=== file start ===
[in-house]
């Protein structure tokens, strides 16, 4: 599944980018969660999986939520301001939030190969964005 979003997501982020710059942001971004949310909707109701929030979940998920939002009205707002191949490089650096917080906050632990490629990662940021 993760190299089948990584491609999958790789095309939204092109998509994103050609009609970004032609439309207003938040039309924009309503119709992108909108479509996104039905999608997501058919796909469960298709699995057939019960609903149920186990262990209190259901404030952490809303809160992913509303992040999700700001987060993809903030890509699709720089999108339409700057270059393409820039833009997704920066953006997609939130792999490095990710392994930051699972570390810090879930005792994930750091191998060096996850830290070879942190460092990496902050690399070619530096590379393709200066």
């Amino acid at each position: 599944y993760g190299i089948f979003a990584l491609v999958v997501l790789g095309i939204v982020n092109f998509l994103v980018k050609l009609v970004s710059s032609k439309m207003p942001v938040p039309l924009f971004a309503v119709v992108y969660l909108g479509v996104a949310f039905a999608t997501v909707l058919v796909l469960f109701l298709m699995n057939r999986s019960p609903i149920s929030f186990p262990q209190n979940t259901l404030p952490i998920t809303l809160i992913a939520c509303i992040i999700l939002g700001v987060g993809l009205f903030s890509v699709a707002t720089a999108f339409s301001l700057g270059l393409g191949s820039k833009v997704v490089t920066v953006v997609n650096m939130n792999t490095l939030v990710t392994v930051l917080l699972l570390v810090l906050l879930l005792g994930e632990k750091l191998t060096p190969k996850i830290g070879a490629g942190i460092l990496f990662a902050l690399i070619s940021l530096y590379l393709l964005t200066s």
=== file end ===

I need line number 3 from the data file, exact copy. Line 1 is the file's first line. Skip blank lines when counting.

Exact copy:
């Amino acid at each position: 599944y993760g190299i089948f979003a990584l491609v999958v997501l790789g095309i939204v982020n092109f998509l994103v980018k050609l009609v970004s710059s032609k439309m207003p942001v938040p039309l924009f971004a309503v119709v992108y969660l909108g479509v996104a949310f039905a999608t997501v909707l058919v796909l469960f109701l298709m699995n057939r999986s019960p609903i149920s929030f186990p262990q209190n979940t259901l404030p952490i998920t809303l809160i992913a939520c509303i992040i999700l939002g700001v987060g993809l009205f903030s890509v699709a707002t720089a999108f339409s301001l700057g270059l393409g191949s820039k833009v997704v490089t920066v953006v997609n650096m939130n792999t490095l939030v990710t392994v930051l917080l699972l570390v810090l906050l879930l005792g994930e632990k750091l191998t060096p190969k996850i830290g070879a490629g942190i460092l990496f990662a902050l690399i070619s940021l530096y590379l393709l964005t200066s």